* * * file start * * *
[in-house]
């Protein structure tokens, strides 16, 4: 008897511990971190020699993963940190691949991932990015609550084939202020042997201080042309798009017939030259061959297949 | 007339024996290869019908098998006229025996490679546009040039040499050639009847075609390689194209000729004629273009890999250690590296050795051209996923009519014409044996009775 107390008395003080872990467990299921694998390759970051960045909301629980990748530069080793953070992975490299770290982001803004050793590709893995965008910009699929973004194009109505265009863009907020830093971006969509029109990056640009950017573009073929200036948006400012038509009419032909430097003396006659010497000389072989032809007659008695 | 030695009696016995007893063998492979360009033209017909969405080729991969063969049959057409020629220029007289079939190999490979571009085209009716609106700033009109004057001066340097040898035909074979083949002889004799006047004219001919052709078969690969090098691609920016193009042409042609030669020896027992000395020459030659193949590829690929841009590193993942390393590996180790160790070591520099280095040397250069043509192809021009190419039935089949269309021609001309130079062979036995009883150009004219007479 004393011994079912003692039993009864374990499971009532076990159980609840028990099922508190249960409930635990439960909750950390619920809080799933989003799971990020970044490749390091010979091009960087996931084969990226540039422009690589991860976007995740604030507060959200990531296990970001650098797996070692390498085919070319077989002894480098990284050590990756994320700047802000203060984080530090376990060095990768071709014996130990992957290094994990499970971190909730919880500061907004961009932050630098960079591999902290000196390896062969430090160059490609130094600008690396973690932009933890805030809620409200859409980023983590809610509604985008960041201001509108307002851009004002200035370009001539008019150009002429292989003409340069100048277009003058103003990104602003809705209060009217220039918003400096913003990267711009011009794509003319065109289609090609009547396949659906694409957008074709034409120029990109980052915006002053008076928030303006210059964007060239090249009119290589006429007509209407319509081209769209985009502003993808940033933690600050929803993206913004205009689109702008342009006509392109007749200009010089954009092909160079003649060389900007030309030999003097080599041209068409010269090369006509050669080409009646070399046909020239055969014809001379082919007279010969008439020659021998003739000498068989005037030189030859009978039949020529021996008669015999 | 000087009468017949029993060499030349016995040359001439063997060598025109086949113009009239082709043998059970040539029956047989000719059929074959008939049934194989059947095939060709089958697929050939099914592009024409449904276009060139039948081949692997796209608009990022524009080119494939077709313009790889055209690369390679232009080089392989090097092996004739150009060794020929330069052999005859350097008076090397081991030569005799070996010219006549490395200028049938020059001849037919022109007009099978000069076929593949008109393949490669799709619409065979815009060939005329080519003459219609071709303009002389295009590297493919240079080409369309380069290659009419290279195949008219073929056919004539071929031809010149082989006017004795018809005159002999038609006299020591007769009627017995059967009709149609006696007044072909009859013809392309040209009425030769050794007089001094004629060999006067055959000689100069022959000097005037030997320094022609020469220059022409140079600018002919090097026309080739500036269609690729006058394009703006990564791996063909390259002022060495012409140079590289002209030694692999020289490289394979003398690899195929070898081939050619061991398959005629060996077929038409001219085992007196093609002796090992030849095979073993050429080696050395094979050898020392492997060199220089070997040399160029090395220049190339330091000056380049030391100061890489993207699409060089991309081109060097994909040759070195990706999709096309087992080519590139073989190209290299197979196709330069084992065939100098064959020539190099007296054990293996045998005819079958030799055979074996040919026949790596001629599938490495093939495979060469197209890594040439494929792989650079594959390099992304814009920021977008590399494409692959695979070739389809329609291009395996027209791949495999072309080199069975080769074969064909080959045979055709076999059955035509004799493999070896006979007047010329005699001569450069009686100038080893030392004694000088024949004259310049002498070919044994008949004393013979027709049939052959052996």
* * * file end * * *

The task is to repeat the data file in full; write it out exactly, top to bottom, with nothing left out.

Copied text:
[in-house]
């Protein structure tokens, strides 16, 4: 008897511990971190020699993963940190691949991932990015609550084939202020042997201080042309798009017939030259061959297949 | 007339024996290869019908098998006229025996490679546009040039040499050639009847075609390689194209000729004629273009890999250690590296050795051209996923009519014409044996009775 107390008395003080872990467990299921694998390759970051960045909301629980990748530069080793953070992975490299770290982001803004050793590709893995965008910009699929973004194009109505265009863009907020830093971006969509029109990056640009950017573009073929200036948006400012038509009419032909430097003396006659010497000389072989032809007659008695 | 030695009696016995007893063998492979360009033209017909969405080729991969063969049959057409020629220029007289079939190999490979571009085209009716609106700033009109004057001066340097040898035909074979083949002889004799006047004219001919052709078969690969090098691609920016193009042409042609030669020896027992000395020459030659193949590829690929841009590193993942390393590996180790160790070591520099280095040397250069043509192809021009190419039935089949269309021609001309130079062979036995009883150009004219007479 004393011994079912003692039993009864374990499971009532076990159980609840028990099922508190249960409930635990439960909750950390619920809080799933989003799971990020970044490749390091010979091009960087996931084969990226540039422009690589991860976007995740604030507060959200990531296990970001650098797996070692390498085919070319077989002894480098990284050590990756994320700047802000203060984080530090376990060095990768071709014996130990992957290094994990499970971190909730919880500061907004961009932050630098960079591999902290000196390896062969430090160059490609130094600008690396973690932009933890805030809620409200859409980023983590809610509604985008960041201001509108307002851009004002200035370009001539008019150009002429292989003409340069100048277009003058103003990104602003809705209060009217220039918003400096913003990267711009011009794509003319065109289609090609009547396949659906694409957008074709034409120029990109980052915006002053008076928030303006210059964007060239090249009119290589006429007509209407319509081209769209985009502003993808940033933690600050929803993206913004205009689109702008342009006509392109007749200009010089954009092909160079003649060389900007030309030999003097080599041209068409010269090369006509050669080409009646070399046909020239055969014809001379082919007279010969008439020659021998003739000498068989005037030189030859009978039949020529021996008669015999 | 000087009468017949029993060499030349016995040359001439063997060598025109086949113009009239082709043998059970040539029956047989000719059929074959008939049934194989059947095939060709089958697929050939099914592009024409449904276009060139039948081949692997796209608009990022524009080119494939077709313009790889055209690369390679232009080089392989090097092996004739150009060794020929330069052999005859350097008076090397081991030569005799070996010219006549490395200028049938020059001849037919022109007009099978000069076929593949008109393949490669799709619409065979815009060939005329080519003459219609071709303009002389295009590297493919240079080409369309380069290659009419290279195949008219073929056919004539071929031809010149082989006017004795018809005159002999038609006299020591007769009627017995059967009709149609006696007044072909009859013809392309040209009425030769050794007089001094004629060999006067055959000689100069022959000097005037030997320094022609020469220059022409140079600018002919090097026309080739500036269609690729006058394009703006990564791996063909390259002022060495012409140079590289002209030694692999020289490289394979003398690899195929070898081939050619061991398959005629060996077929038409001219085992007196093609002796090992030849095979073993050429080696050395094979050898020392492997060199220089070997040399160029090395220049190339330091000056380049030391100061890489993207699409060089991309081109060097994909040759070195990706999709096309087992080519590139073989190209290299197979196709330069084992065939100098064959020539190099007296054990293996045998005819079958030799055979074996040919026949790596001629599938490495093939495979060469197209890594040439494929792989650079594959390099992304814009920021977008590399494409692959695979070739389809329609291009395996027209791949495999072309080199069975080769074969064909080959045979055709076999059955035509004799493999070896006979007047010329005699001569450069009686100038080893030392004694000088024949004259310049002498070919044994008949004393013979027709049939052959052996």